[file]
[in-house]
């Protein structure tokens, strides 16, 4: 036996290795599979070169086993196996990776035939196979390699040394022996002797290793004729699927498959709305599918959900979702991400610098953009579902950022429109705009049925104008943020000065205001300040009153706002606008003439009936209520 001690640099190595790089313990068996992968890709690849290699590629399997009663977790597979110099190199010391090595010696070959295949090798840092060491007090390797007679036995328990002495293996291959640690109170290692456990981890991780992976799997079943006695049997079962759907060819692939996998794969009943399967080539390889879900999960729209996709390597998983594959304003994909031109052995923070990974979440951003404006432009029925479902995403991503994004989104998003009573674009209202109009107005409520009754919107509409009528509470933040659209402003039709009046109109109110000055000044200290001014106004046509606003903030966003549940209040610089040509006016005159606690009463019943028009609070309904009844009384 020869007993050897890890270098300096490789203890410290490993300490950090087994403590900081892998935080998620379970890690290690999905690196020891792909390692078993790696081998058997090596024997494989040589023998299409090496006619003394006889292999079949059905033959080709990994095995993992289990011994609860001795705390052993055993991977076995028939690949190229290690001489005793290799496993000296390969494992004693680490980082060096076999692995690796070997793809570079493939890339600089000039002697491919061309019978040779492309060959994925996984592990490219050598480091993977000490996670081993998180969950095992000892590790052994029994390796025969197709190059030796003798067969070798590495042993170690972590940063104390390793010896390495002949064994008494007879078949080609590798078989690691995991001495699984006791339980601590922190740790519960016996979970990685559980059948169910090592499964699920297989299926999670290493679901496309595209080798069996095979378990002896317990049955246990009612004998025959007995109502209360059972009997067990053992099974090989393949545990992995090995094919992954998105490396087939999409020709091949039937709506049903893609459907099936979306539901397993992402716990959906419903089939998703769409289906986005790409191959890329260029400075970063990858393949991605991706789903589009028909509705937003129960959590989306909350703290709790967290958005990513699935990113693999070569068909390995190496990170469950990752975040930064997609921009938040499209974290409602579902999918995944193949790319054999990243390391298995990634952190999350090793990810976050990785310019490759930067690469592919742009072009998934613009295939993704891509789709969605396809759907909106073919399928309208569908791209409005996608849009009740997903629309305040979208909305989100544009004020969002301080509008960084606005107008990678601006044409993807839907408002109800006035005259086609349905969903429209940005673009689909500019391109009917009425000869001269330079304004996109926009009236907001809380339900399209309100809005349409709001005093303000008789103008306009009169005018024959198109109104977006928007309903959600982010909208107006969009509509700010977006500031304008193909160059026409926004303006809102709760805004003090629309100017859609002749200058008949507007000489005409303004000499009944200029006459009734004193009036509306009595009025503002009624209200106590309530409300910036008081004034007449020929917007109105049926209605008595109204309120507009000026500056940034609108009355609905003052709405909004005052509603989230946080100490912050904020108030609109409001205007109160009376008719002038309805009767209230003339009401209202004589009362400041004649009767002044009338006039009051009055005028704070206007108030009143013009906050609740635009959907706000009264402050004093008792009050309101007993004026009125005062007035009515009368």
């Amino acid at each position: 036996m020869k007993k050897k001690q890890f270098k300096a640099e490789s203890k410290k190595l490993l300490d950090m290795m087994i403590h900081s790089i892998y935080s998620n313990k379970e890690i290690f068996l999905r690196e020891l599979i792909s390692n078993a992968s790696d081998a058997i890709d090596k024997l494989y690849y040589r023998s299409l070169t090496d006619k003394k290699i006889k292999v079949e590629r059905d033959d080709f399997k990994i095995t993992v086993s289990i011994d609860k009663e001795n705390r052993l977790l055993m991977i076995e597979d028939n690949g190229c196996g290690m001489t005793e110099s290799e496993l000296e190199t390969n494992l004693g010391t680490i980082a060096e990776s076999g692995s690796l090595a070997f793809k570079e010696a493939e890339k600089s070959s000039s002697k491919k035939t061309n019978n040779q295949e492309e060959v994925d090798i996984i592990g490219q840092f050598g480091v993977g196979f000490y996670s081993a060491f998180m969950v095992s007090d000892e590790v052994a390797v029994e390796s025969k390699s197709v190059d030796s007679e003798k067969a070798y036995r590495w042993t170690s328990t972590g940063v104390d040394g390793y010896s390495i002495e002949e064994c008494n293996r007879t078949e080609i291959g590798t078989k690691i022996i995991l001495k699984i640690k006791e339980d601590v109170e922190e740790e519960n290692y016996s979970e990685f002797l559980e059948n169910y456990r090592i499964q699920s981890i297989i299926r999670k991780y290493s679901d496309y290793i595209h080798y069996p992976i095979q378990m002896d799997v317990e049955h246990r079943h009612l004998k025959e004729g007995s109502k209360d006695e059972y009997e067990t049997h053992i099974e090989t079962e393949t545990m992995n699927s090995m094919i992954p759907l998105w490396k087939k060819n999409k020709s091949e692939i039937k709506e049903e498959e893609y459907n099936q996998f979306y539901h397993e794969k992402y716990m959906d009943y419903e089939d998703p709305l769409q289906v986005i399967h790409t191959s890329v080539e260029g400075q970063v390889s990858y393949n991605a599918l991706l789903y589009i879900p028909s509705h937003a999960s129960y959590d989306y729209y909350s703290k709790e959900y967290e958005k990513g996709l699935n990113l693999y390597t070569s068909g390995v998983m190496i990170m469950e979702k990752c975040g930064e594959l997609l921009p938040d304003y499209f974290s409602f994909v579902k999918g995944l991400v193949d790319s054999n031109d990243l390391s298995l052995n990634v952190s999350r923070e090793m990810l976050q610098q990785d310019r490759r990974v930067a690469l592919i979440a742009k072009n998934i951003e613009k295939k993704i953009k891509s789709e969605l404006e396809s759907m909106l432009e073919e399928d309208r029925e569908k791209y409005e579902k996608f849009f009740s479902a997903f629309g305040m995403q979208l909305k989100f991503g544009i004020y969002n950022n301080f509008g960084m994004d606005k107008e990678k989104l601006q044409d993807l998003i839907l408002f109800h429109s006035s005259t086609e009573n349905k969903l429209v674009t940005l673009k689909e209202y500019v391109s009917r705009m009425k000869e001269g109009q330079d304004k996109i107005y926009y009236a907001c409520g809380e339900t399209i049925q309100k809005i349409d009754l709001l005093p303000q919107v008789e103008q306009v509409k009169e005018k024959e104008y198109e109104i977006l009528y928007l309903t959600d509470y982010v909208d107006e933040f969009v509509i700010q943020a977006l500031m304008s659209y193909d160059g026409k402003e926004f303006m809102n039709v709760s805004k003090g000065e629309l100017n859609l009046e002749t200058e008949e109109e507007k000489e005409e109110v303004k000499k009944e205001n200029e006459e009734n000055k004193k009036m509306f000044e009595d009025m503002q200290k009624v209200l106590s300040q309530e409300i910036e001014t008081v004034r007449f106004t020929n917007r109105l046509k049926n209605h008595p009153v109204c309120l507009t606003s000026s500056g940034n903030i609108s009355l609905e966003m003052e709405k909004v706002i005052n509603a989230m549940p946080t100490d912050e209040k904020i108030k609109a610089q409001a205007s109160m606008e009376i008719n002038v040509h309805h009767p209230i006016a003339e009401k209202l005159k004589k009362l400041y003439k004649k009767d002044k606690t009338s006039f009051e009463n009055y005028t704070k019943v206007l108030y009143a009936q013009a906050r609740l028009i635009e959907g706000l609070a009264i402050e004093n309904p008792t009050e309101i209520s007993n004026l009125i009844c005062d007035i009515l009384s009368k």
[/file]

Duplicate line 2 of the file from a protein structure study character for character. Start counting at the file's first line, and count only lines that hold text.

């Protein structure tokens, strides 16, 4: 036996290795599979070169086993196996990776035939196979390699040394022996002797290793004729699927498959709305599918959900979702991400610098953009579902950022429109705009049925104008943020000065205001300040009153706002606008003439009936209520 001690640099190595790089313990068996992968890709690849290699590629399997009663977790597979110099190199010391090595010696070959295949090798840092060491007090390797007679036995328990002495293996291959640690109170290692456990981890991780992976799997079943006695049997079962759907060819692939996998794969009943399967080539390889879900999960729209996709390597998983594959304003994909031109052995923070990974979440951003404006432009029925479902995403991503994004989104998003009573674009209202109009107005409520009754919107509409009528509470933040659209402003039709009046109109109110000055000044200290001014106004046509606003903030966003549940209040610089040509006016005159606690009463019943028009609070309904009844009384 020869007993050897890890270098300096490789203890410290490993300490950090087994403590900081892998935080998620379970890690290690999905690196020891792909390692078993790696081998058997090596024997494989040589023998299409090496006619003394006889292999079949059905033959080709990994095995993992289990011994609860001795705390052993055993991977076995028939690949190229290690001489005793290799496993000296390969494992004693680490980082060096076999692995690796070997793809570079493939890339600089000039002697491919061309019978040779492309060959994925996984592990490219050598480091993977000490996670081993998180969950095992000892590790052994029994390796025969197709190059030796003798067969070798590495042993170690972590940063104390390793010896390495002949064994008494007879078949080609590798078989690691995991001495699984006791339980601590922190740790519960016996979970990685559980059948169910090592499964699920297989299926999670290493679901496309595209080798069996095979378990002896317990049955246990009612004998025959007995109502209360059972009997067990053992099974090989393949545990992995090995094919992954998105490396087939999409020709091949039937709506049903893609459907099936979306539901397993992402716990959906419903089939998703769409289906986005790409191959890329260029400075970063990858393949991605991706789903589009028909509705937003129960959590989306909350703290709790967290958005990513699935990113693999070569068909390995190496990170469950990752975040930064997609921009938040499209974290409602579902999918995944193949790319054999990243390391298995990634952190999350090793990810976050990785310019490759930067690469592919742009072009998934613009295939993704891509789709969605396809759907909106073919399928309208569908791209409005996608849009009740997903629309305040979208909305989100544009004020969002301080509008960084606005107008990678601006044409993807839907408002109800006035005259086609349905969903429209940005673009689909500019391109009917009425000869001269330079304004996109926009009236907001809380339900399209309100809005349409709001005093303000008789103008306009009169005018024959198109109104977006928007309903959600982010909208107006969009509509700010977006500031304008193909160059026409926004303006809102709760805004003090629309100017859609002749200058008949507007000489005409303004000499009944200029006459009734004193009036509306009595009025503002009624209200106590309530409300910036008081004034007449020929917007109105049926209605008595109204309120507009000026500056940034609108009355609905003052709405909004005052509603989230946080100490912050904020108030609109409001205007109160009376008719002038309805009767209230003339009401209202004589009362400041004649009767002044009338006039009051009055005028704070206007108030009143013009906050609740635009959907706000009264402050004093008792009050309101007993004026009125005062007035009515009368």